Sunday night in Phoenix, there will be a rising from the ashes. Surely there isn’t a more appropriate city in the world for it to occur.
BJ Penn, a living legend who has spent the past couple of years as a retired afterthought and the past year or so trying to jump through the proper hoops just to end his exile, will enter the cage to take on young gun Yair Rodriguez in a featherweight feature.
And there’s excitement.
Penn is one of the few men who can garner attention simply by telling people he’s going to do something.
A fight to the death? Excitement.
Riding a motorcycle with a former nemesis? Excitement.
A comeback? Excitement.
People care about Penn and what he’s doing. He’s magnetic, the type of character who draws people in and invests them in his pursuits. It’s that type of magnetism that made him the biggest star in the MMA world for a period in time, a charismatic two-weight champion who would box you up or choke you out if you didn’t come correct on fight night.
He fought every great from his era, standing across a cage or ring from the like of Takanori Gomi, Renzo Gracie, Jens Pulver, Matt Hughes (three times), Georges St-Pierre (twice), Frankie Edgar (three times) and even Lyoto Machida in a heavyweight bout.
He was the epitome of a martial artist, a man who believed heart and technique could overcome any challenge put before him and who was far less focused on a manicured record and a fat pay cheque than he ever was about going out and testing himself in the name of greatness.
Sure, there were criticisms at times about his commitment to the sport, his interest in training and his motivation, but it was always a guarantee that when the lights were on and it was time for Penn to show up to a fight, he would do it to the best of his abilities. More often than not that ended with him licking the blood of a vanquished foe from his gloves as he paraded around in victory.
However, athletically, that Penn is long behind us. While he’s still magnetic and charismatic, he hasn’t won a fight in six years and hasn’t been more than a shadow of himself in that time. He’s a man who built a legacy on fighting anyone, anywhere, at any weight, and the tolls of that choice have been evident for a very long time now.
Yet because he’s a star and this is a sport driven by them, his comeback has people buzzing. There’s enthusiastic talk about how he may look now that he’s training with Greg Jackson, consideration that featherweight is perhaps the weight he should have fought at all along and even a UFC Countdown show cataloguing the process surrounding his return—a first for a UFC show broadcasting on FOX Sports 1.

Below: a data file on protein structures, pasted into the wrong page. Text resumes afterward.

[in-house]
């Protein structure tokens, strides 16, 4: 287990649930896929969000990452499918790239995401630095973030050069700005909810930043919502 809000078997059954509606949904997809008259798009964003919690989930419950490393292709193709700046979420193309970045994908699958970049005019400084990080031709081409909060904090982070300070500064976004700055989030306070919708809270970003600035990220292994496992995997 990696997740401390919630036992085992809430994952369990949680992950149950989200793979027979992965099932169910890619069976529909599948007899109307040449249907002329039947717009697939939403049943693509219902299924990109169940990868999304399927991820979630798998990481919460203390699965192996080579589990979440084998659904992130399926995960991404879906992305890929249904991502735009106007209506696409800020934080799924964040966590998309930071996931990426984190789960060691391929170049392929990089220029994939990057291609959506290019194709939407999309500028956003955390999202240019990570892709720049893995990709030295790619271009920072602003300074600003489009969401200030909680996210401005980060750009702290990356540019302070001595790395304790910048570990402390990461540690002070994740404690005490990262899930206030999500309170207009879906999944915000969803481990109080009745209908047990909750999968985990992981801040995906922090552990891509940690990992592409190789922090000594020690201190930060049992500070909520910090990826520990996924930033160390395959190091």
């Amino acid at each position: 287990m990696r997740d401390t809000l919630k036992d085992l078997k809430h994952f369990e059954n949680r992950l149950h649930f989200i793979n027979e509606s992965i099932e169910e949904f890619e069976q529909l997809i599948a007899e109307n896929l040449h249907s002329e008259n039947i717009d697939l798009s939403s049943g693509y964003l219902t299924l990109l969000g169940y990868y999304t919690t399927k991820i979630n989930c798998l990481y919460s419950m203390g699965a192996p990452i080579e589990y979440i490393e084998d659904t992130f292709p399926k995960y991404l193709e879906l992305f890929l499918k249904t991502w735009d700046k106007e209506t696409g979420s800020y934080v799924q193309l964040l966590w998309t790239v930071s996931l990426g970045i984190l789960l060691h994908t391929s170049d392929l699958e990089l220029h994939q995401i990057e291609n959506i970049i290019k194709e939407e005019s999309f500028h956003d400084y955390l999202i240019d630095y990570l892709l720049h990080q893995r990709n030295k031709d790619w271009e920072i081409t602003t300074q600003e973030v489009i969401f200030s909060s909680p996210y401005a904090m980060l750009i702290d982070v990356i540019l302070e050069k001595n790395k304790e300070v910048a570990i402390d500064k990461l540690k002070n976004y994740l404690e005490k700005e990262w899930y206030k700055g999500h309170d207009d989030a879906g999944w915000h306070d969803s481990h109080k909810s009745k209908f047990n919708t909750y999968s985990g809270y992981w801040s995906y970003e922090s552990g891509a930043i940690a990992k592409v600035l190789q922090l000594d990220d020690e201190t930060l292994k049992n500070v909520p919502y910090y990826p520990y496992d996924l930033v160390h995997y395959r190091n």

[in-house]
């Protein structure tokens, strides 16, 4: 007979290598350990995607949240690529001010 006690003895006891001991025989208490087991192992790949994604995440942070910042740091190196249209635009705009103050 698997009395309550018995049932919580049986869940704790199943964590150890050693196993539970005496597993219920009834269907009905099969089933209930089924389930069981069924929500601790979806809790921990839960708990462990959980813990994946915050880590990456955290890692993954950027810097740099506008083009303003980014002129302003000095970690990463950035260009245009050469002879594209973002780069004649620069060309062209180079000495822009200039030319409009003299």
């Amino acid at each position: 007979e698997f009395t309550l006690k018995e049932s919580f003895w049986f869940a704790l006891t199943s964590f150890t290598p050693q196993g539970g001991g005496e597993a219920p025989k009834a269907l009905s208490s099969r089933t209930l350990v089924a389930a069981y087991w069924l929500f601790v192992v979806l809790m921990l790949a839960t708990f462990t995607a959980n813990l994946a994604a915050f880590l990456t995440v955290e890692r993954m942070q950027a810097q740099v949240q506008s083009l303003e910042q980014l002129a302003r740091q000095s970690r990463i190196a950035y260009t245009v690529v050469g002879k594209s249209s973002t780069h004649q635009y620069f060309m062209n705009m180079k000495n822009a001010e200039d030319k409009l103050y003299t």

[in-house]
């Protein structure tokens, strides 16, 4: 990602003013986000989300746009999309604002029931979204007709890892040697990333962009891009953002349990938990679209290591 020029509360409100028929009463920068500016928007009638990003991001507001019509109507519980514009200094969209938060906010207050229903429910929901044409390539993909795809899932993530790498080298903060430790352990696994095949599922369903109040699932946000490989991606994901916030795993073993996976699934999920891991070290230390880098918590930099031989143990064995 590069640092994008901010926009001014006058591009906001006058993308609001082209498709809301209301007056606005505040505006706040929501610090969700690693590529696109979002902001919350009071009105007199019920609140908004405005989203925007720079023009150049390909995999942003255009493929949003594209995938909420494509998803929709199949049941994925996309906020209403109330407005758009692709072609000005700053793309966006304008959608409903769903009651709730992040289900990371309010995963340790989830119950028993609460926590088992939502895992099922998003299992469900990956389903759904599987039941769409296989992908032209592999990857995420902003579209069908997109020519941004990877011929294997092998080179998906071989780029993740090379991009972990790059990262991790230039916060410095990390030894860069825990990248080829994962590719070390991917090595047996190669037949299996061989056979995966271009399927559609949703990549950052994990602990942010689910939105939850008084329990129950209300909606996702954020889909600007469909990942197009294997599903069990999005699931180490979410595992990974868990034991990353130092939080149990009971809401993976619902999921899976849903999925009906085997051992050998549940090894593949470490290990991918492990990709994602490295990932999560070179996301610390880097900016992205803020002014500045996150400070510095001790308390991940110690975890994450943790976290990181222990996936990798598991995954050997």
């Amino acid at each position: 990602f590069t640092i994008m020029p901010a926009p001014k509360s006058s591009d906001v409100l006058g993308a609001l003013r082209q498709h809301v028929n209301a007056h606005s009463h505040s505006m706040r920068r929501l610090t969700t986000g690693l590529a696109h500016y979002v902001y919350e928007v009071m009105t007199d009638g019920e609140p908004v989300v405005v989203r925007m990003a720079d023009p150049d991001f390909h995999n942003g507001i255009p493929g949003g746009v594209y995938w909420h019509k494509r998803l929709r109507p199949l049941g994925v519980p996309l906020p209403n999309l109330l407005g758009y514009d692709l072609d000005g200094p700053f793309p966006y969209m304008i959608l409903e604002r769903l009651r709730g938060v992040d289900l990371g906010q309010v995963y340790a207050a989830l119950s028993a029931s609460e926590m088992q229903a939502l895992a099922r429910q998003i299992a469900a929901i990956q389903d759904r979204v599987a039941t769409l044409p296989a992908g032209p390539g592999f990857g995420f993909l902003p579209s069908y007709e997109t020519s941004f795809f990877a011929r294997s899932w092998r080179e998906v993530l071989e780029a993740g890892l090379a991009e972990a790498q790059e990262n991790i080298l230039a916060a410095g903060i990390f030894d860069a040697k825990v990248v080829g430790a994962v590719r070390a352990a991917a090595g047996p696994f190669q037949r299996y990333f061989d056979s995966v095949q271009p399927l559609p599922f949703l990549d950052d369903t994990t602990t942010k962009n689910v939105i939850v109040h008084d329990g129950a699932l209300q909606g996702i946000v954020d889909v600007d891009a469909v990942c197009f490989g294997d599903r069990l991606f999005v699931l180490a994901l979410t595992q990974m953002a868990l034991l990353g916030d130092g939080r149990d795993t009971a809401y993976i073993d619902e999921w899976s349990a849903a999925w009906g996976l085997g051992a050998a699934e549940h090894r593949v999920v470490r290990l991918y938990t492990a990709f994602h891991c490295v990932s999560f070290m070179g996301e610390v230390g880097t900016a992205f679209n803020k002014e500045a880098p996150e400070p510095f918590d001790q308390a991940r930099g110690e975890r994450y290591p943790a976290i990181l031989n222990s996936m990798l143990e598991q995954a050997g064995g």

Penn is the type of asset the UFC can use to either get a young talent like Rodriguez over with fans or who can prop up an event on his own as needed. At a time when Conor McGregor is on hiatus and Ronda Rousey is at rock bottom, proven commodities are valuable and hard to come by, and those on the scale of Penn are almost impossible to find.
He’s burnt out, though.
Even if he wins on Sunday, he wins to what end? A single, surprising outcome and a fight with another younger, hungrier guy who wants to be the man to end the legend of BJ Penn? Two more such fights? Five more? How long can that be viable, even in a best-case scenario?
At 38 years old, time just isn’t on the Hawaiian’s side. He’s an icon, the type of star whom the sport may never see again because he was created by the perfect confluence of attitude, exposure and a growth period that was entirely unique. But he’s not a contender any longer, not a man who should be in there with top-10 opponents after taking nearly three years off.
Yet because his name looks so good on the marquee, he’ll fight such an opponent on Sunday, and regardless of the outcome, you might well see him fight again afterwards.
That’s star power. That’s the need for BJ Penn the name outweighing what’s good for BJ Penn the man, because while stars burn out, that star power never does.